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Strona Główna Jazz Brother Ahh Brother Ah ‎– Move Ever Onward (1975/2002)

Brother Ah ‎– Move Ever Onward (1975/2002)

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Brother Ah ‎– Move Ever Onward (1975/2002)

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A1 	Nature's Children	6:14
A2 	Transfiguration	9:46
A3 	Enthusiasm 	5:02
A4 	Spirits In The Night	6:52
B1 	Transcendental March (Creation Song)	3:36
B2 	Boundless Rhythm 	5:19
B3 	Celestial Strings 	8:39
B4 	Sweet Illumination "Chile Woman"	9:33

Arranged By, Composed By, Conductor, Drums, Flute, French Horn, Sitar, Sounds [Nature Sounds] – Brother Ahh
Bass – Eugene Cooper
Clarinet, Tenor Saxophone, Shawm – Pat Patrick
Congas, Drums – John Belcher
Congas, Drums, Tabla – Mbutu
Drums [African Drum] – Omowale
Drums, Oboe – Steve Solder
Drums, Performer [Kiti Kup] – Ras Karby
Electric Piano, Piano – Olu
Gong, Percussion, Shakuhachi, Performer [Space Beam] – Kufu Ptah
Guitar – Ayida Tengemana
Guitar, Percussion – Obowale
Kora, Percussion – Dara
Koto – Barbara Mc Cloud, Branice Inemugo Williams, Carolyn Davis, Elssi Atiba, Harold Lucious
Panpipes [Pan Flute] – Lance Dozier
Soloist – Kamau, Kassin, Khadijah, Kwesi
Tambourine, Coordinator – Alfred Wade, Jr.+
Voice [Reciting Poem] – Dara, Ayida Tengemana
Vocals - Aiisha, Kwesi Gilbert Northern

 

This isn't quite what one would expect from a man in Sun Ra's orbit. Quite frankly, this is mannered music, composed and arranged in side-long suites, sort of an African-tinged Porgy & Bess. The powerful voice of Aiisha kicks off each side with a sort of lyrical narration -- you know the sort: lots of images of cotton fields and hot baked streets, fairly typical for this sort of '60s ensemble. What isn't as typical is the instrumentation. Besides the expected African percussion, koto and other Asian instruments (including a sitar) are heard. One of the most affecting pieces might be "Celestial Strings," a duet of koto and kora backed with tumbling percussion. Like most of the album, the effect is subtly jarring and just different enough to be unique. ---Rob Ferrier, AllMusic Review

 

In contrast to the more aggressive records in jazz’s protest-album history-think Archie Shepp’s Fire Music and Charlie Haden’s Liberation Music Orchestra-are the lovey-dovey discs that more often than not offered Eastern-informed wisdom and always offered the missive “make love, not war.” Two lost LPs of that ilk by French hornist Brother Ah, aka Robert Northern, have recently been reissued on the Ikef label. (Ah is best known for appearing on John Coltrane’s Africa/Brass, a handful of Sun Ra discs and sundry other avant-garde recordings of the ’50s, ’60s and ’70s.)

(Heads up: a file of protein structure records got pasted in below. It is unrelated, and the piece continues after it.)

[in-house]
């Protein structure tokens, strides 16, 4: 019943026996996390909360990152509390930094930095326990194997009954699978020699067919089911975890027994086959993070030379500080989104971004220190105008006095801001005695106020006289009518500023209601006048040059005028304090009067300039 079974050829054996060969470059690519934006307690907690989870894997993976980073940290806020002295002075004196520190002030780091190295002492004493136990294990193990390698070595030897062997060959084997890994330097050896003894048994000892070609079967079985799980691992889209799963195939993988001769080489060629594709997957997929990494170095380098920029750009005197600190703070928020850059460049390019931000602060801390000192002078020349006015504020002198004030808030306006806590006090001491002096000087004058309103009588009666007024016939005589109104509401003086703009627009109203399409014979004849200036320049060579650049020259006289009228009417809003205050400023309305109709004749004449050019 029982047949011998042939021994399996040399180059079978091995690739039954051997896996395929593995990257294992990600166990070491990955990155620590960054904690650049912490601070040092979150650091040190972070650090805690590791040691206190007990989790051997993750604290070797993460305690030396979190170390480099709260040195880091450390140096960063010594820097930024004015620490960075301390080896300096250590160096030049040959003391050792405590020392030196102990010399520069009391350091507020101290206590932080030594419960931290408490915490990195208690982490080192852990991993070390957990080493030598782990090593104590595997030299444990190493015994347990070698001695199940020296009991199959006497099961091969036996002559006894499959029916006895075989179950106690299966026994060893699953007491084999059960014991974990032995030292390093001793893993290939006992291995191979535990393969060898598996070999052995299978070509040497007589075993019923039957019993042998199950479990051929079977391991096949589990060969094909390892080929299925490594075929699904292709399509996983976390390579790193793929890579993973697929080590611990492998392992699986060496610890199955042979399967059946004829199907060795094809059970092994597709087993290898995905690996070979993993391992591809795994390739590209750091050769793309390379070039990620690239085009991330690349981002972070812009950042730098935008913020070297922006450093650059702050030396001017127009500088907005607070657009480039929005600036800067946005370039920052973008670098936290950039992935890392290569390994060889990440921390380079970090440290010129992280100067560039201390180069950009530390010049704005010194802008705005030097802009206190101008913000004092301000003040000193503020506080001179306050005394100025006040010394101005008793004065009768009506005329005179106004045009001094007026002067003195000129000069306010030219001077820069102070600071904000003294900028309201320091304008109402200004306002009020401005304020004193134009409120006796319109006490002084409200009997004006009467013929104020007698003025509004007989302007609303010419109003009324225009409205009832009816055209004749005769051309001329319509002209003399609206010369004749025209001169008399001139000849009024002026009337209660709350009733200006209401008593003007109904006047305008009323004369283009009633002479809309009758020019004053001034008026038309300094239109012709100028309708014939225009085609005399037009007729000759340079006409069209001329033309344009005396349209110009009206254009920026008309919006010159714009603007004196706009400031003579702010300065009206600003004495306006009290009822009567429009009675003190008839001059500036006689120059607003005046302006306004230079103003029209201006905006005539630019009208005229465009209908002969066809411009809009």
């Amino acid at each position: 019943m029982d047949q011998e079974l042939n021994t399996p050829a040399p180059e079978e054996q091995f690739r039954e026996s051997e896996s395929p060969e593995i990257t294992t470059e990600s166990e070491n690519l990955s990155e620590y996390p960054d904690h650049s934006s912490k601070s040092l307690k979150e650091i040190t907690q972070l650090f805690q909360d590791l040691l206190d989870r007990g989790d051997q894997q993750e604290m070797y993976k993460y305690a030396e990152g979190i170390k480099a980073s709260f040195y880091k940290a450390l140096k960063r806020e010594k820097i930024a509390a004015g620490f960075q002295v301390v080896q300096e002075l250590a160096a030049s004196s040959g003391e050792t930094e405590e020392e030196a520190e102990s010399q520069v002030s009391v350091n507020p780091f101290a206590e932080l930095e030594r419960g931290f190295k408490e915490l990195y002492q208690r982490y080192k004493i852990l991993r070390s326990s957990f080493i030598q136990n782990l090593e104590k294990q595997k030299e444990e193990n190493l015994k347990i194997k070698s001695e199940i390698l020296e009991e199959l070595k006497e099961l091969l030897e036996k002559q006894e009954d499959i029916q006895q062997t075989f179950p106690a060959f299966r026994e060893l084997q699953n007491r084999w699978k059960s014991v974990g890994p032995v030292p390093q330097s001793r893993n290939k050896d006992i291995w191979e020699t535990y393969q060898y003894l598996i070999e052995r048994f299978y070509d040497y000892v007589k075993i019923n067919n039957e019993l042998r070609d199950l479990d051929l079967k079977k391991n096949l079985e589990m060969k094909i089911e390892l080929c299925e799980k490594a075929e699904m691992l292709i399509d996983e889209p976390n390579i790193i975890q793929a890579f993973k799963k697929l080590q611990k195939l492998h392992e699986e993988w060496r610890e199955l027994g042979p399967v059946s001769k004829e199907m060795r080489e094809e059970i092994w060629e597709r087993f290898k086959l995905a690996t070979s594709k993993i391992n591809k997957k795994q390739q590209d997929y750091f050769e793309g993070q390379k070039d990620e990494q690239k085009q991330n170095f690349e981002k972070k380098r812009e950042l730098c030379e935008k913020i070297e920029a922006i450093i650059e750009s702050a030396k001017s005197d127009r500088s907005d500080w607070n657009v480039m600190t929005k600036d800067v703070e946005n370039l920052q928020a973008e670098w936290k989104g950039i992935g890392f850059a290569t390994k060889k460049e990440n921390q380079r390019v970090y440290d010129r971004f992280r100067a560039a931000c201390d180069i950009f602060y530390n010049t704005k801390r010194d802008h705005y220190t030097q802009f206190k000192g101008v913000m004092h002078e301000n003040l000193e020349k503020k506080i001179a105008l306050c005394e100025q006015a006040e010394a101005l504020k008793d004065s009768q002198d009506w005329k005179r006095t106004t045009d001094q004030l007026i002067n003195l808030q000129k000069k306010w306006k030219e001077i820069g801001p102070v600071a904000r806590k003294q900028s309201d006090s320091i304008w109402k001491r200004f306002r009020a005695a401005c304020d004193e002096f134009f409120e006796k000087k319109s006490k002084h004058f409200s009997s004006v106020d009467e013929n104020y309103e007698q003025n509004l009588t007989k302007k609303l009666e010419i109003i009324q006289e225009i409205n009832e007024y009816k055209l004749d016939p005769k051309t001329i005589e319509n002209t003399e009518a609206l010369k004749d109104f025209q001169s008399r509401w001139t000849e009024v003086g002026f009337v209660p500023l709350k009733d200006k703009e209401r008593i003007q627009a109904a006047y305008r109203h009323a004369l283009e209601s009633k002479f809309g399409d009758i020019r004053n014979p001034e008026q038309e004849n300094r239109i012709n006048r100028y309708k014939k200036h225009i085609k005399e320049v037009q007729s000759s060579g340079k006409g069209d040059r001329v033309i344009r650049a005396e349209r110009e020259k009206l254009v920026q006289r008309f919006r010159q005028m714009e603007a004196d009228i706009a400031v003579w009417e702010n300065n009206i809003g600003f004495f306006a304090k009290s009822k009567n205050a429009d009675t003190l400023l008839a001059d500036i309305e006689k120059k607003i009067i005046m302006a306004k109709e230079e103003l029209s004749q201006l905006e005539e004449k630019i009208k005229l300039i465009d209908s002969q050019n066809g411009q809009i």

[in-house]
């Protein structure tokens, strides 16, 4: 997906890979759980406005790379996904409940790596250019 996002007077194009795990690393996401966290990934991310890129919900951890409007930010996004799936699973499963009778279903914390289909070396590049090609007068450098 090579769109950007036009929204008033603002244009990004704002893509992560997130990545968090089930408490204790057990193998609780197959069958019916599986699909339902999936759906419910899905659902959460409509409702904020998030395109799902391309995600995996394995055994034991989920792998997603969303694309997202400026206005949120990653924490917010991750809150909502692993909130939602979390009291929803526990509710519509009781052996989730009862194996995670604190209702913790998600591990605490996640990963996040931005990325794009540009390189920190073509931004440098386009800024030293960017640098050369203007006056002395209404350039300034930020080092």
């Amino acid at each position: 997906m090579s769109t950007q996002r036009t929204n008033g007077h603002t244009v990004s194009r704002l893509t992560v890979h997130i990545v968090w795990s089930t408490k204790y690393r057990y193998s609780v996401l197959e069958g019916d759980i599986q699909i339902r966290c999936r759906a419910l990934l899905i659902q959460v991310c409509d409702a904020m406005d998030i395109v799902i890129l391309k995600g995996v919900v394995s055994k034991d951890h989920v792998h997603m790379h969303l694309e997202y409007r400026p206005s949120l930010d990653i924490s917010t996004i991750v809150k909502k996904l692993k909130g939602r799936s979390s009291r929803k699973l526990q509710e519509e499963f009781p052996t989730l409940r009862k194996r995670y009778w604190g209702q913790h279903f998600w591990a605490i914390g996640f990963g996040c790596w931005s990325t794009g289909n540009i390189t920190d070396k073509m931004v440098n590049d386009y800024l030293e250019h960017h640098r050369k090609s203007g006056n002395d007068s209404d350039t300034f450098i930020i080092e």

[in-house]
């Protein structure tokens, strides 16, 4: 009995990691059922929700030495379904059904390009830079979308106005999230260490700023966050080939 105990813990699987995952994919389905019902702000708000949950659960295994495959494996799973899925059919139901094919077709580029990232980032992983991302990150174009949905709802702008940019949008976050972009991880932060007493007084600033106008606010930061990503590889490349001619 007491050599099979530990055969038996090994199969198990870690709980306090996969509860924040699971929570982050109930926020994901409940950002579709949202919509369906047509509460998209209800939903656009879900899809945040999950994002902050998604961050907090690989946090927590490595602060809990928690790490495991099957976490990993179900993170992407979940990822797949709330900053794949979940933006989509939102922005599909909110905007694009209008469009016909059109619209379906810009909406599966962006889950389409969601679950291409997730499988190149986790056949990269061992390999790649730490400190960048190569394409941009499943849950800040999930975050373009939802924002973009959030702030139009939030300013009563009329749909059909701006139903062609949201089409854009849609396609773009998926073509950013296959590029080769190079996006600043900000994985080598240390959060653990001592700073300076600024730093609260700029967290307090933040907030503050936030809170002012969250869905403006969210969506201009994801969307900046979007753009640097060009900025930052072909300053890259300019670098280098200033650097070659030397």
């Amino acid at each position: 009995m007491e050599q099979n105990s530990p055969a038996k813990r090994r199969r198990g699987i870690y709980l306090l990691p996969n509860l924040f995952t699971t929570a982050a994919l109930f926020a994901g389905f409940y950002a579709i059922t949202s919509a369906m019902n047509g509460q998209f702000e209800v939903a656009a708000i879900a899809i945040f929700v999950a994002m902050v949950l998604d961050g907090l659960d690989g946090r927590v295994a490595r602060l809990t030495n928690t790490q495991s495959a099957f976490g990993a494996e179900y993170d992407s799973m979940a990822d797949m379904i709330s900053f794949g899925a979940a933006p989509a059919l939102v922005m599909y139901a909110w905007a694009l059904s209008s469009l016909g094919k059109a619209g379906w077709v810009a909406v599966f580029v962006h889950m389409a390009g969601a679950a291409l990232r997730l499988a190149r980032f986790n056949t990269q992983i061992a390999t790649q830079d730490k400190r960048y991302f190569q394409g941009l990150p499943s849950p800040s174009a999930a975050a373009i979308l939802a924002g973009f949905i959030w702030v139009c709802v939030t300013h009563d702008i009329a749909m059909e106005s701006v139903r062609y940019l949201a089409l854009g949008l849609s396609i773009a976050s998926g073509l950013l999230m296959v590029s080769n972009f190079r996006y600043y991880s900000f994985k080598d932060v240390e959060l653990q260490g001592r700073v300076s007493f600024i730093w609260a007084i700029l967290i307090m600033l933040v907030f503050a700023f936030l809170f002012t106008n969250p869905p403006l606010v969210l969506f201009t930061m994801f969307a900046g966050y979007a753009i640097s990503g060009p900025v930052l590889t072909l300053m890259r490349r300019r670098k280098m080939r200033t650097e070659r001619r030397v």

Move Ever Onward, Ah’s peaceful joint from 1975, rests his message of love on a bed of East-meets-West instrumentation. Between the swami-stained guitar duet in “Enthusiasm” and the pizzicato mystery of “Celestial Strings,” you can almost smell the incense burning. Making peace with the atrocities presented by vocalist Aiisha is a task for a master mediator, however. Though she can hit those elusive notes in between the notes, she lacks the charm of say, a June Tyson, and if it weren’t for the mellowed and restrained saxophone solo by Pat Patrick that follows her wailings on “Transfiguration,” the track would be repeatedly subjected to my remote controlled wrath. Kwesi Gilbert Northern’s smoothster crooning on “Spirits in the Night,” on the other hand, charms and creates a mood like a Philly-sound slow-jam: soulful tranquility. Onward’s instrumentals continue to entrance 17 years after they were laid down, but the vocal tracks, with their fanciful encouragements of peace and love, have merely translated to kitsch in the 21st Century, bestowing Onward with alternate powers of inducing either nostalgia or nausea.

Sound Awareness, Ah’s collaboration with Max Roach, fares much better from start to finish. The liners explain that the 22-minute lead track, “Beyond Yourself,” contains the sounds and visions in a man’s mind as he’s forced to decide to either give up drugs or become a monk. That’s a tough and rather unreasonable choice I hope you’ll never have to make, but on the chance you have to: take the vow of silence. That way you can still fire one up, strap on the cans and freak out to delayed percussion reminiscent of Ra’s early reverb experiments, spectral wordless vocals by Barbara Grant and Ah’s piercing “natural sounds” (read: the squawk of hell-spawned seagulls). Roach wrote the other track, “Love Piece,” and has his M’Boom ensemble hypnotize with layered rhythms and bell-tones before exploding at the climax. Earnest like a televangelist hard up for a new Mercedes, Roach preaches for brotherhood over the polyrhythms and is answered by a “90 voice” ensemble conducted by Brother Ah. Somewhere in the lo-fi mix is Howard Johnson, whose tuba is also featured on Archie Shepp’s Mama Too Tight, an album that rates high on my list of favorite free-jazz experiences. ---Russell Carlson, jazztimes.com

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